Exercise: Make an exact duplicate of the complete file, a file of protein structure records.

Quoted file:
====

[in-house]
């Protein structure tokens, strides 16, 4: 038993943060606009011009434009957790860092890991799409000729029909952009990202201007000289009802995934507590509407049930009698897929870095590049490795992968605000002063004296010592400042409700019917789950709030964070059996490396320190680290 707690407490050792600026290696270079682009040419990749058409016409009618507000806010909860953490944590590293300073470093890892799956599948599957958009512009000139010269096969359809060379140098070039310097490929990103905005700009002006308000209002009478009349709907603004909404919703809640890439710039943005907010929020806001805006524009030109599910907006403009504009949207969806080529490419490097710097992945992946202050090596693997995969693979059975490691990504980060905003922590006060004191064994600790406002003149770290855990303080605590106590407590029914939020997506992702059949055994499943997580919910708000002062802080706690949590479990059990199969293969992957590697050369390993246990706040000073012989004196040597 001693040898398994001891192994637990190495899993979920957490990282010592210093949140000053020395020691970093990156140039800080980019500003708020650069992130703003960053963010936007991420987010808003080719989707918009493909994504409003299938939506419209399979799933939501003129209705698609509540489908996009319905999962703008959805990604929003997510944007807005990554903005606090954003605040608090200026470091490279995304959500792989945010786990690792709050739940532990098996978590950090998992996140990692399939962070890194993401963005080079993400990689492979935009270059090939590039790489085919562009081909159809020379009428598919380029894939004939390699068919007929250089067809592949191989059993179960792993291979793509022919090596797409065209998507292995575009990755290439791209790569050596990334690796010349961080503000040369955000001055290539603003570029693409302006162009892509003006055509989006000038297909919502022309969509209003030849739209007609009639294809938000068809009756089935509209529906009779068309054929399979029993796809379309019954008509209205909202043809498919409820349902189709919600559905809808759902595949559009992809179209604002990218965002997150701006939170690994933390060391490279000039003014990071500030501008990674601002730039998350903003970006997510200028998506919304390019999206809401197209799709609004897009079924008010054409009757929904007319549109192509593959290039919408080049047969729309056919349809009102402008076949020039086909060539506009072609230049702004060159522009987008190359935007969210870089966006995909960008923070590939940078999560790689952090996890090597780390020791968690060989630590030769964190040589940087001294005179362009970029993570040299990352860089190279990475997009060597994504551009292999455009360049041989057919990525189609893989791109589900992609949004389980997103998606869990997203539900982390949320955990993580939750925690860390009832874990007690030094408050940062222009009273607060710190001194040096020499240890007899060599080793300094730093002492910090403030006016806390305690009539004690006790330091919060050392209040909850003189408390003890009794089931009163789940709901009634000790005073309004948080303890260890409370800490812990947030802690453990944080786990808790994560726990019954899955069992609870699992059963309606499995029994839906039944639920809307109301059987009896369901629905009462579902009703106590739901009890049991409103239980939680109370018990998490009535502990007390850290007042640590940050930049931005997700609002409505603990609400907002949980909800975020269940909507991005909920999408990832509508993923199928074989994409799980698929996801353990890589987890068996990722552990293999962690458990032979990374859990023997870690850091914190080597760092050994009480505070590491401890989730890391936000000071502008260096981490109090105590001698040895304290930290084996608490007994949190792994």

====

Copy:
[in-house]
């Protein structure tokens, strides 16, 4: 038993943060606009011009434009957790860092890991799409000729029909952009990202201007000289009802995934507590509407049930009698897929870095590049490795992968605000002063004296010592400042409700019917789950709030964070059996490396320190680290 707690407490050792600026290696270079682009040419990749058409016409009618507000806010909860953490944590590293300073470093890892799956599948599957958009512009000139010269096969359809060379140098070039310097490929990103905005700009002006308000209002009478009349709907603004909404919703809640890439710039943005907010929020806001805006524009030109599910907006403009504009949207969806080529490419490097710097992945992946202050090596693997995969693979059975490691990504980060905003922590006060004191064994600790406002003149770290855990303080605590106590407590029914939020997506992702059949055994499943997580919910708000002062802080706690949590479990059990199969293969992957590697050369390993246990706040000073012989004196040597 001693040898398994001891192994637990190495899993979920957490990282010592210093949140000053020395020691970093990156140039800080980019500003708020650069992130703003960053963010936007991420987010808003080719989707918009493909994504409003299938939506419209399979799933939501003129209705698609509540489908996009319905999962703008959805990604929003997510944007807005990554903005606090954003605040608090200026470091490279995304959500792989945010786990690792709050739940532990098996978590950090998992996140990692399939962070890194993401963005080079993400990689492979935009270059090939590039790489085919562009081909159809020379009428598919380029894939004939390699068919007929250089067809592949191989059993179960792993291979793509022919090596797409065209998507292995575009990755290439791209790569050596990334690796010349961080503000040369955000001055290539603003570029693409302006162009892509003006055509989006000038297909919502022309969509209003030849739209007609009639294809938000068809009756089935509209529906009779068309054929399979029993796809379309019954008509209205909202043809498919409820349902189709919600559905809808759902595949559009992809179209604002990218965002997150701006939170690994933390060391490279000039003014990071500030501008990674601002730039998350903003970006997510200028998506919304390019999206809401197209799709609004897009079924008010054409009757929904007319549109192509593959290039919408080049047969729309056919349809009102402008076949020039086909060539506009072609230049702004060159522009987008190359935007969210870089966006995909960008923070590939940078999560790689952090996890090597780390020791968690060989630590030769964190040589940087001294005179362009970029993570040299990352860089190279990475997009060597994504551009292999455009360049041989057919990525189609893989791109589900992609949004389980997103998606869990997203539900982390949320955990993580939750925690860390009832874990007690030094408050940062222009009273607060710190001194040096020499240890007899060599080793300094730093002492910090403030006016806390305690009539004690006790330091919060050392209040909850003189408390003890009794089931009163789940709901009634000790005073309004948080303890260890409370800490812990947030802690453990944080786990808790994560726990019954899955069992609870699992059963309606499995029994839906039944639920809307109301059987009896369901629905009462579902009703106590739901009890049991409103239980939680109370018990998490009535502990007390850290007042640590940050930049931005997700609002409505603990609400907002949980909800975020269940909507991005909920999408990832509508993923199928074989994409799980698929996801353990890589987890068996990722552990293999962690458990032979990374859990023997870690850091914190080597760092050994009480505070590491401890989730890391936000000071502008260096981490109090105590001698040895304290930290084996608490007994949190792994």